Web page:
Filming, Video Production Tips

Fixed Lenses & Determining The Best Focal Length

admin / July 12, 2012

Go to any electronics store and pick up a handy cam. Even with that tiny little lens on there, they boast about their 700x digital zoom. But, when you zoom in digitally like that, the quality of the image drastically degrades and you’re stuck looking at a blocky mess when you get past the 10x mark. So that 700x is worth zip. Hopefully you’ve moved on from those lower end cameras and have yourself a DSLR and a zoom lens. And now, if you really want top notch image quality and the ability to get that crisp Hollywood look, take the leap into the world of fixed focal length lenses.

With a fixed focal length lens, you don’t get any kind of zoom out of it. You pick a lens, hook it on, and that’s the millimeter you get. Kind of like the human eye… You can’t zoom with these suckers and when they’re working properly, they deliver a pretty nice image to your brain, so why not try to recreate that in camera?

The main advantage here is that fixed focal length lenses have less glass in them, so they let in more light to give you that ultra shallow depth of field we’ve talked about before, and the image sharpness gets bumped up to the next level.

Lenses range from fisheye lenses down in the single digit millimeter range all the way up into the thousand millimeter telephoto range. To give you some perspective, the human eye sees about what a 22mm lens would see, and that will be our starting point. Moving down from there will bring you into fisheye territory. The lower you go, the more of the scene you’ll see, and the more distorted your image will get. The low focal length makes it easy to keep your subject sharp, but you get a super deep depth of field. Everything is in focus and there’s not much you can do about it, except, ya know, put another lens on it.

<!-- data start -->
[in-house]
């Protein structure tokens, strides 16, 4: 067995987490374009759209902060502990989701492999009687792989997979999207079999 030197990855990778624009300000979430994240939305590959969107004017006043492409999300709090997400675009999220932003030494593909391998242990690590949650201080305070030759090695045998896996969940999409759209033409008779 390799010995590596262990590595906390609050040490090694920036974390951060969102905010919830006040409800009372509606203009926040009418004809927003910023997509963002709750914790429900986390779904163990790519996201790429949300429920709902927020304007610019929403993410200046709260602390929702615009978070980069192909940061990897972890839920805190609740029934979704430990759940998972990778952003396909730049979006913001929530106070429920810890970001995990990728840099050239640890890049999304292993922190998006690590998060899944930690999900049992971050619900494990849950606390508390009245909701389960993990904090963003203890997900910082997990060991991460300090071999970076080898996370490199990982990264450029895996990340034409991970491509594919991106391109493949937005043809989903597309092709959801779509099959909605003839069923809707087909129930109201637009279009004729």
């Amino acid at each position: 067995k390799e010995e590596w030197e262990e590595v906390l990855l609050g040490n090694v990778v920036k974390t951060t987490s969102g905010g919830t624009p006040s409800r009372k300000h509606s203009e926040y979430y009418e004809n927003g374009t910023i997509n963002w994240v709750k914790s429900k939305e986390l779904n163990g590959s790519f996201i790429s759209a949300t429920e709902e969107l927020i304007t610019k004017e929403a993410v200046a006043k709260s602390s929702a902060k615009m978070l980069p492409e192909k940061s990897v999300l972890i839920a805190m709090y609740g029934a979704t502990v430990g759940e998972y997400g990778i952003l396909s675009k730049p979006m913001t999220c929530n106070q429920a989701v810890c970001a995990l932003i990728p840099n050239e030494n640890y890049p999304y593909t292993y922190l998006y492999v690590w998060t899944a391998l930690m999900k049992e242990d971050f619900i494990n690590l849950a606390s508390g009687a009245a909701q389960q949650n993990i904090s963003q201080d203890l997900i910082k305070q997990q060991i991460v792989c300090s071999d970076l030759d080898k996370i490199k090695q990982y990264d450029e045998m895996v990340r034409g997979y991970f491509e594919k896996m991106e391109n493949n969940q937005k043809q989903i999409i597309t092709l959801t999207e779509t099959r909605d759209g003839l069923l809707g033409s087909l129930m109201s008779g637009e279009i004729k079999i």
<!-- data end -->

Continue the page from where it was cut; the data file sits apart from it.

Putting on a higher millimeter lens will really help ‘crush’ that depth of field, but doing so can be tricky. The shallow focus really gives you that Hollywood polish, but only if you can keep your subject sharp. If you can’t manage that, you’re going to be stuck with a bunch of blobs moving around your shot (and no one is going to want to look at that). Long lenses are more for low movement detail shots (NOT really for sports or interviews), but the quality of the images you can produce are incredible.

Moving up to fixed focal length lenses is a huge step for beginner cinematographers since it basically means you’re stepping out of the amateur realm and working like a pro.

Read our other Video Production Tip blogs, watch the videos, and give us feedback about what you would like to learn next!

Allow others to StumbleUpon this article, click below!